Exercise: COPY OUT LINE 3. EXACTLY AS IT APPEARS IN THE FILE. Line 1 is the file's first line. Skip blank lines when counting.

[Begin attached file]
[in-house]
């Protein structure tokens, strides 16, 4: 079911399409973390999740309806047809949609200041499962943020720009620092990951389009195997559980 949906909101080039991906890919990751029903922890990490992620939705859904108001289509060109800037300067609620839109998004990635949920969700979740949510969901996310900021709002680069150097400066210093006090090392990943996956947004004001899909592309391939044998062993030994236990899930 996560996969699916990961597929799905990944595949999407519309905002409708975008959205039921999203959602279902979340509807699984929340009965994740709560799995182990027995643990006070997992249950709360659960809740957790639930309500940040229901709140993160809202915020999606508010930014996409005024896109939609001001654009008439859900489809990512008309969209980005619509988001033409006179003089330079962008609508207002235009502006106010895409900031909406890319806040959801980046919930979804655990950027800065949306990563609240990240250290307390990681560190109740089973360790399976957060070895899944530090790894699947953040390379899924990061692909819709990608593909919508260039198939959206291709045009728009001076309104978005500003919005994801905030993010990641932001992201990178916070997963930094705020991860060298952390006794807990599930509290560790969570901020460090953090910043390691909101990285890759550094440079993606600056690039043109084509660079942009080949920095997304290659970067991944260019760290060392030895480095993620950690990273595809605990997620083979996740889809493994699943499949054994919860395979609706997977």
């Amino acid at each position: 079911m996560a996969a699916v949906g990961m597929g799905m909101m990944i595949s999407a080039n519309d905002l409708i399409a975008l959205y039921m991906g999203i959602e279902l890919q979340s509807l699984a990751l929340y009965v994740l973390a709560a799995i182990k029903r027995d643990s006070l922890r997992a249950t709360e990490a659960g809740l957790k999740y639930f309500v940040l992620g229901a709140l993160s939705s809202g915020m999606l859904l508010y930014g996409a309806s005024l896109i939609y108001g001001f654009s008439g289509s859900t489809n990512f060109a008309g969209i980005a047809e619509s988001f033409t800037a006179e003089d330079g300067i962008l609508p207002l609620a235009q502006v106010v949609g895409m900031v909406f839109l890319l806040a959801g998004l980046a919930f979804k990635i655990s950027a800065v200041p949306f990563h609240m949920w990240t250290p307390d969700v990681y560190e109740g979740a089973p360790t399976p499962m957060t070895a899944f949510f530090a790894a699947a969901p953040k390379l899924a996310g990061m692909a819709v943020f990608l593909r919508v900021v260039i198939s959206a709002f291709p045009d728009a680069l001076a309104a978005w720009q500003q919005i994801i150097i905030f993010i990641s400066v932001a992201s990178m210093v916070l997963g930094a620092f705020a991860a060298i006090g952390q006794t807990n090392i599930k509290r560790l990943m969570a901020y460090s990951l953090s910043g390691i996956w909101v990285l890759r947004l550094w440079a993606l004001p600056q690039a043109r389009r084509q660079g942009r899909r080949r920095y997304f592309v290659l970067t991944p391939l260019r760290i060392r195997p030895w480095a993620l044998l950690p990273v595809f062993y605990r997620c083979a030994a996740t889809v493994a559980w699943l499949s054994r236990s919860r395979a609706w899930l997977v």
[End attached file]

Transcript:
């Amino acid at each position: 079911m996560a996969a699916v949906g990961m597929g799905m909101m990944i595949s999407a080039n519309d905002l409708i399409a975008l959205y039921m991906g999203i959602e279902l890919q979340s509807l699984a990751l929340y009965v994740l973390a709560a799995i182990k029903r027995d643990s006070l922890r997992a249950t709360e990490a659960g809740l957790k999740y639930f309500v940040l992620g229901a709140l993160s939705s809202g915020m999606l859904l508010y930014g996409a309806s005024l896109i939609y108001g001001f654009s008439g289509s859900t489809n990512f060109a008309g969209i980005a047809e619509s988001f033409t800037a006179e003089d330079g300067i962008l609508p207002l609620a235009q502006v106010v949609g895409m900031v909406f839109l890319l806040a959801g998004l980046a919930f979804k990635i655990s950027a800065v200041p949306f990563h609240m949920w990240t250290p307390d969700v990681y560190e109740g979740a089973p360790t399976p499962m957060t070895a899944f949510f530090a790894a699947a969901p953040k390379l899924a996310g990061m692909a819709v943020f990608l593909r919508v900021v260039i198939s959206a709002f291709p045009d728009a680069l001076a309104a978005w720009q500003q919005i994801i150097i905030f993010i990641s400066v932001a992201s990178m210093v916070l997963g930094a620092f705020a991860a060298i006090g952390q006794t807990n090392i599930k509290r560790l990943m969570a901020y460090s990951l953090s910043g390691i996956w909101v990285l890759r947004l550094w440079a993606l004001p600056q690039a043109r389009r084509q660079g942009r899909r080949r920095y997304f592309v290659l970067t991944p391939l260019r760290i060392r195997p030895w480095a993620l044998l950690p990273v595809f062993y605990r997620c083979a030994a996740t889809v493994a559980w699943l499949s054994r236990s919860r395979a609706w899930l997977v």